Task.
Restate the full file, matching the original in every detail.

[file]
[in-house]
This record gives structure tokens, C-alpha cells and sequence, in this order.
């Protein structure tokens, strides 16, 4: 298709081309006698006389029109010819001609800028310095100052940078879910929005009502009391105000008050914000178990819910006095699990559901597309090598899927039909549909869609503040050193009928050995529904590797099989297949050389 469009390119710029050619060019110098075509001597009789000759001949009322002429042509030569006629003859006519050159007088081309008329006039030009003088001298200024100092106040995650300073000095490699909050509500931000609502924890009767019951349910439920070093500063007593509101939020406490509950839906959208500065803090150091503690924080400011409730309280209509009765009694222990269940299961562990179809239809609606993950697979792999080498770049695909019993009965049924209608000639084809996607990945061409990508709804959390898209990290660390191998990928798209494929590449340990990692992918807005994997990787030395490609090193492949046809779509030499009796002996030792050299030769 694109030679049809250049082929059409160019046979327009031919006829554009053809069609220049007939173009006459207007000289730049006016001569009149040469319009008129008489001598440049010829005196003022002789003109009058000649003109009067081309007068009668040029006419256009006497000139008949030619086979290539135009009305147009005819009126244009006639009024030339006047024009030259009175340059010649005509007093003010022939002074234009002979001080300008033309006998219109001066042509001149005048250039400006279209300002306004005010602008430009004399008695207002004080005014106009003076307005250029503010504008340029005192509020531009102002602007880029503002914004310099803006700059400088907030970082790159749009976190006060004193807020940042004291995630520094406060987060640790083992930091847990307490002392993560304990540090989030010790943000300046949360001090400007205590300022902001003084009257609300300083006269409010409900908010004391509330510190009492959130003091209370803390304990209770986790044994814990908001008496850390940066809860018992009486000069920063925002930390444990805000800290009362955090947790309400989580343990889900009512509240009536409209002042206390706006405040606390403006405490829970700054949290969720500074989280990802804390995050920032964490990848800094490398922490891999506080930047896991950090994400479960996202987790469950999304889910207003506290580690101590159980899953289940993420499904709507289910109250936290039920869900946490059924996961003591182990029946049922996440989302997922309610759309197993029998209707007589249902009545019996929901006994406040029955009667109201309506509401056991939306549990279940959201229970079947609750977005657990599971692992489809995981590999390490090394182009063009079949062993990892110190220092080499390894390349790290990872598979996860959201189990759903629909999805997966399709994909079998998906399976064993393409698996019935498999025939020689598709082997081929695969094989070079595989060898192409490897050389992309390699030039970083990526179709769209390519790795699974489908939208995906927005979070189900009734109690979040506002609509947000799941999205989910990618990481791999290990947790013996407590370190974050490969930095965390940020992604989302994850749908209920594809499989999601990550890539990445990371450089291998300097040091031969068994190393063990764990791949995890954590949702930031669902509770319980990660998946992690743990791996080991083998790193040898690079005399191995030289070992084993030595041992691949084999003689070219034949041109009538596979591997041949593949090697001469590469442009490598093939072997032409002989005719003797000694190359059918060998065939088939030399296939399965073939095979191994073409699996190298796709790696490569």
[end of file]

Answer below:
[in-house]
This record gives structure tokens, C-alpha cells and sequence, in this order.
């Protein structure tokens, strides 16, 4: 298709081309006698006389029109010819001609800028310095100052940078879910929005009502009391105000008050914000178990819910006095699990559901597309090598899927039909549909869609503040050193009928050995529904590797099989297949050389 469009390119710029050619060019110098075509001597009789000759001949009322002429042509030569006629003859006519050159007088081309008329006039030009003088001298200024100092106040995650300073000095490699909050509500931000609502924890009767019951349910439920070093500063007593509101939020406490509950839906959208500065803090150091503690924080400011409730309280209509009765009694222990269940299961562990179809239809609606993950697979792999080498770049695909019993009965049924209608000639084809996607990945061409990508709804959390898209990290660390191998990928798209494929590449340990990692992918807005994997990787030395490609090193492949046809779509030499009796002996030792050299030769 694109030679049809250049082929059409160019046979327009031919006829554009053809069609220049007939173009006459207007000289730049006016001569009149040469319009008129008489001598440049010829005196003022002789003109009058000649003109009067081309007068009668040029006419256009006497000139008949030619086979290539135009009305147009005819009126244009006639009024030339006047024009030259009175340059010649005509007093003010022939002074234009002979001080300008033309006998219109001066042509001149005048250039400006279209300002306004005010602008430009004399008695207002004080005014106009003076307005250029503010504008340029005192509020531009102002602007880029503002914004310099803006700059400088907030970082790159749009976190006060004193807020940042004291995630520094406060987060640790083992930091847990307490002392993560304990540090989030010790943000300046949360001090400007205590300022902001003084009257609300300083006269409010409900908010004391509330510190009492959130003091209370803390304990209770986790044994814990908001008496850390940066809860018992009486000069920063925002930390444990805000800290009362955090947790309400989580343990889900009512509240009536409209002042206390706006405040606390403006405490829970700054949290969720500074989280990802804390995050920032964490990848800094490398922490891999506080930047896991950090994400479960996202987790469950999304889910207003506290580690101590159980899953289940993420499904709507289910109250936290039920869900946490059924996961003591182990029946049922996440989302997922309610759309197993029998209707007589249902009545019996929901006994406040029955009667109201309506509401056991939306549990279940959201229970079947609750977005657990599971692992489809995981590999390490090394182009063009079949062993990892110190220092080499390894390349790290990872598979996860959201189990759903629909999805997966399709994909079998998906399976064993393409698996019935498999025939020689598709082997081929695969094989070079595989060898192409490897050389992309390699030039970083990526179709769209390519790795699974489908939208995906927005979070189900009734109690979040506002609509947000799941999205989910990618990481791999290990947790013996407590370190974050490969930095965390940020992604989302994850749908209920594809499989999601990550890539990445990371450089291998300097040091031969068994190393063990764990791949995890954590949702930031669902509770319980990660998946992690743990791996080991083998790193040898690079005399191995030289070992084993030595041992691949084999003689070219034949041109009538596979591997041949593949090697001469590469442009490598093939072997032409002989005719003797000694190359059918060998065939088939030399296939399965073939095979191994073409699996190298796709790696490569």